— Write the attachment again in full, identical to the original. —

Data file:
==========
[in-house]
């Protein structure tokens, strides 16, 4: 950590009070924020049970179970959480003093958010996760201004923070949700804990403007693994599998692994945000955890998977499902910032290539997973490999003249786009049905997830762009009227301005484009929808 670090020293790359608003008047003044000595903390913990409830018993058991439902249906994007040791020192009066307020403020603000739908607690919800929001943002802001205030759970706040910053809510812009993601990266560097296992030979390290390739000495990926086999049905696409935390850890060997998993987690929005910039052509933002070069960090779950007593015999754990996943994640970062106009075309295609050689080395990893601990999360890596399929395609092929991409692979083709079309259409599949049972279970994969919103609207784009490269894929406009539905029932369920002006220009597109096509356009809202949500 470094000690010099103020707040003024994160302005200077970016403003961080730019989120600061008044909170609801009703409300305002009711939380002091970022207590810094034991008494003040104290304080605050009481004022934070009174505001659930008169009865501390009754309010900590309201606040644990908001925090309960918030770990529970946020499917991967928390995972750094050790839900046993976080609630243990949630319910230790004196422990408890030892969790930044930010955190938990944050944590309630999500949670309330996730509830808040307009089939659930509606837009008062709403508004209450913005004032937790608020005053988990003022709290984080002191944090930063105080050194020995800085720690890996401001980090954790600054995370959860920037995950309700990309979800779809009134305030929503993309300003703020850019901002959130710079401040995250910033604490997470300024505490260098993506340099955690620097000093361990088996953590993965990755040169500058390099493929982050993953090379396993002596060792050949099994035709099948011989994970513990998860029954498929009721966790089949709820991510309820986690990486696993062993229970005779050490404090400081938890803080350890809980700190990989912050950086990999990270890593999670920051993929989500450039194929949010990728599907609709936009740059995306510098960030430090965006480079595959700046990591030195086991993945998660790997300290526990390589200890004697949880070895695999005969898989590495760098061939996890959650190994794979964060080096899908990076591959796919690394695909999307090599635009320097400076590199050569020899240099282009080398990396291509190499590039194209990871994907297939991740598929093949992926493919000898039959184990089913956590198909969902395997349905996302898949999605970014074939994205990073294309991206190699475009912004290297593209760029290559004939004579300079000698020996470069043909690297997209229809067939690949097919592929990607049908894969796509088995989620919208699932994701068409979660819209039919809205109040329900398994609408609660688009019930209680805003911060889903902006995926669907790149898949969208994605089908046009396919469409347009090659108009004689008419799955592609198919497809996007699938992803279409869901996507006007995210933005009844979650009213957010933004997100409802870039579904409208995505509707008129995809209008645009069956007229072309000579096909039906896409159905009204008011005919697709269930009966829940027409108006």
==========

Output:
[in-house]
């Protein structure tokens, strides 16, 4: 950590009070924020049970179970959480003093958010996760201004923070949700804990403007693994599998692994945000955890998977499902910032290539997973490999003249786009049905997830762009009227301005484009929808 670090020293790359608003008047003044000595903390913990409830018993058991439902249906994007040791020192009066307020403020603000739908607690919800929001943002802001205030759970706040910053809510812009993601990266560097296992030979390290390739000495990926086999049905696409935390850890060997998993987690929005910039052509933002070069960090779950007593015999754990996943994640970062106009075309295609050689080395990893601990999360890596399929395609092929991409692979083709079309259409599949049972279970994969919103609207784009490269894929406009539905029932369920002006220009597109096509356009809202949500 470094000690010099103020707040003024994160302005200077970016403003961080730019989120600061008044909170609801009703409300305002009711939380002091970022207590810094034991008494003040104290304080605050009481004022934070009174505001659930008169009865501390009754309010900590309201606040644990908001925090309960918030770990529970946020499917991967928390995972750094050790839900046993976080609630243990949630319910230790004196422990408890030892969790930044930010955190938990944050944590309630999500949670309330996730509830808040307009089939659930509606837009008062709403508004209450913005004032937790608020005053988990003022709290984080002191944090930063105080050194020995800085720690890996401001980090954790600054995370959860920037995950309700990309979800779809009134305030929503993309300003703020850019901002959130710079401040995250910033604490997470300024505490260098993506340099955690620097000093361990088996953590993965990755040169500058390099493929982050993953090379396993002596060792050949099994035709099948011989994970513990998860029954498929009721966790089949709820991510309820986690990486696993062993229970005779050490404090400081938890803080350890809980700190990989912050950086990999990270890593999670920051993929989500450039194929949010990728599907609709936009740059995306510098960030430090965006480079595959700046990591030195086991993945998660790997300290526990390589200890004697949880070895695999005969898989590495760098061939996890959650190994794979964060080096899908990076591959796919690394695909999307090599635009320097400076590199050569020899240099282009080398990396291509190499590039194209990871994907297939991740598929093949992926493919000898039959184990089913956590198909969902395997349905996302898949999605970014074939994205990073294309991206190699475009912004290297593209760029290559004939004579300079000698020996470069043909690297997209229809067939690949097919592929990607049908894969796509088995989620919208699932994701068409979660819209039919809205109040329900398994609408609660688009019930209680805003911060889903902006995926669907790149898949969208994605089908046009396919469409347009090659108009004689008419799955592609198919497809996007699938992803279409869901996507006007995210933005009844979650009213957010933004997100409802870039579904409208995505509707008129995809209008645009069956007229072309000579096909039906896409159905009204008011005919697709269930009966829940027409108006």